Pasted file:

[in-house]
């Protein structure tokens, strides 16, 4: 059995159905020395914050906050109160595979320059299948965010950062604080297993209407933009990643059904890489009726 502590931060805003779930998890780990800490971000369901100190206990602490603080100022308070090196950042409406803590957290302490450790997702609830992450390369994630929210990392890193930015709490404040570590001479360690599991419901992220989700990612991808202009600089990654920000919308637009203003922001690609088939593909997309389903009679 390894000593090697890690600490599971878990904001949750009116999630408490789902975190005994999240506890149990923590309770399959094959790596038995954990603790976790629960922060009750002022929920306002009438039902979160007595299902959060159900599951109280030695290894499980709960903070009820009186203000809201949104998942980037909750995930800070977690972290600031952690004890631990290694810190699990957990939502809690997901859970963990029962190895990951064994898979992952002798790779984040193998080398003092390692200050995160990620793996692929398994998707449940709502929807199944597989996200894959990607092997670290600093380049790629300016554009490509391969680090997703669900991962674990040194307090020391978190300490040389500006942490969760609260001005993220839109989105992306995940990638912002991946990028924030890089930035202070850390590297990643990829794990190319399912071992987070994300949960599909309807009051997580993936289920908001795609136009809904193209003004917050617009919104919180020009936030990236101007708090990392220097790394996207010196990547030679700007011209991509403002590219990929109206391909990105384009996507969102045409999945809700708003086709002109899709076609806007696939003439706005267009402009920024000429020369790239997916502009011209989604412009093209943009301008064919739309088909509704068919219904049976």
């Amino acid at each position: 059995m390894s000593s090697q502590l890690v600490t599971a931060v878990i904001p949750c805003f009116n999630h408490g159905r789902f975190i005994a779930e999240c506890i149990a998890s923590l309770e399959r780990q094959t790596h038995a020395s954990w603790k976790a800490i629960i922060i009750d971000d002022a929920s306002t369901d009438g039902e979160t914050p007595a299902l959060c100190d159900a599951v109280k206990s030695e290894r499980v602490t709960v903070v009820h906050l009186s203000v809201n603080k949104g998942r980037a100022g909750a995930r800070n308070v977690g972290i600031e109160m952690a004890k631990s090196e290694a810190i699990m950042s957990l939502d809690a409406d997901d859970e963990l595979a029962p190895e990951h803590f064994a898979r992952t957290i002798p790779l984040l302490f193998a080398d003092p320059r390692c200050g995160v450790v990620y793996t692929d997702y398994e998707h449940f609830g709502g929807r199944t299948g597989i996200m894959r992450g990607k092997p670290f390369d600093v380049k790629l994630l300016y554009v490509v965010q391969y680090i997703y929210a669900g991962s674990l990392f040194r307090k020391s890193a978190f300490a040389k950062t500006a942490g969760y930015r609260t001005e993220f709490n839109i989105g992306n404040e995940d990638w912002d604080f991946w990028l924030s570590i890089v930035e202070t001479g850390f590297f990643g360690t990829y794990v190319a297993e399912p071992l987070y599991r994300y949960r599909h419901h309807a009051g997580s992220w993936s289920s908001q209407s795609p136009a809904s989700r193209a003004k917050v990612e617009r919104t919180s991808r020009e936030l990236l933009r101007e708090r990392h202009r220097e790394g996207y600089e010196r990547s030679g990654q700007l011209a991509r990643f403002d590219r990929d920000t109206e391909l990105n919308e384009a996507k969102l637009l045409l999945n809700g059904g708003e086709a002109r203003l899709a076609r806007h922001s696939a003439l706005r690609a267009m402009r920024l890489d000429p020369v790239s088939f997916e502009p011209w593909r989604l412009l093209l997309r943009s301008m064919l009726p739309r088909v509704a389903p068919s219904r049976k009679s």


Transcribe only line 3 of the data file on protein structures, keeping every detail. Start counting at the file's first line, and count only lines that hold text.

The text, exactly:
């Amino acid at each position: 059995m390894s000593s090697q502590l890690v600490t599971a931060v878990i904001p949750c805003f009116n999630h408490g159905r789902f975190i005994a779930e999240c506890i149990a998890s923590l309770e399959r780990q094959t790596h038995a020395s954990w603790k976790a800490i629960i922060i009750d971000d002022a929920s306002t369901d009438g039902e979160t914050p007595a299902l959060c100190d159900a599951v109280k206990s030695e290894r499980v602490t709960v903070v009820h906050l009186s203000v809201n603080k949104g998942r980037a100022g909750a995930r800070n308070v977690g972290i600031e109160m952690a004890k631990s090196e290694a810190i699990m950042s957990l939502d809690a409406d997901d859970e963990l595979a029962p190895e990951h803590f064994a898979r992952t957290i002798p790779l984040l302490f193998a080398d003092p320059r390692c200050g995160v450790v990620y793996t692929d997702y398994e998707h449940f609830g709502g929807r199944t299948g597989i996200m894959r992450g990607k092997p670290f390369d600093v380049k790629l994630l300016y554009v490509v965010q391969y680090i997703y929210a669900g991962s674990l990392f040194r307090k020391s890193a978190f300490a040389k950062t500006a942490g969760y930015r609260t001005e993220f709490n839109i989105g992306n404040e995940d990638w912002d604080f991946w990028l924030s570590i890089v930035e202070t001479g850390f590297f990643g360690t990829y794990v190319a297993e399912p071992l987070y599991r994300y949960r599909h419901h309807a009051g997580s992220w993936s289920s908001q209407s795609p136009a809904s989700r193209a003004k917050v990612e617009r919104t919180s991808r020009e936030l990236l933009r101007e708090r990392h202009r220097e790394g996207y600089e010196r990547s030679g990654q700007l011209a991509r990643f403002d590219r990929d920000t109206e391909l990105n919308e384009a996507k969102l637009l045409l999945n809700g059904g708003e086709a002109r203003l899709a076609r806007h922001s696939a003439l706005r690609a267009m402009r920024l890489d000429p020369v790239s088939f997916e502009p011209w593909r989604l412009l093209l997309r943009s301008m064919l009726p739309r088909v509704a389903p068919s219904r049976k009679s």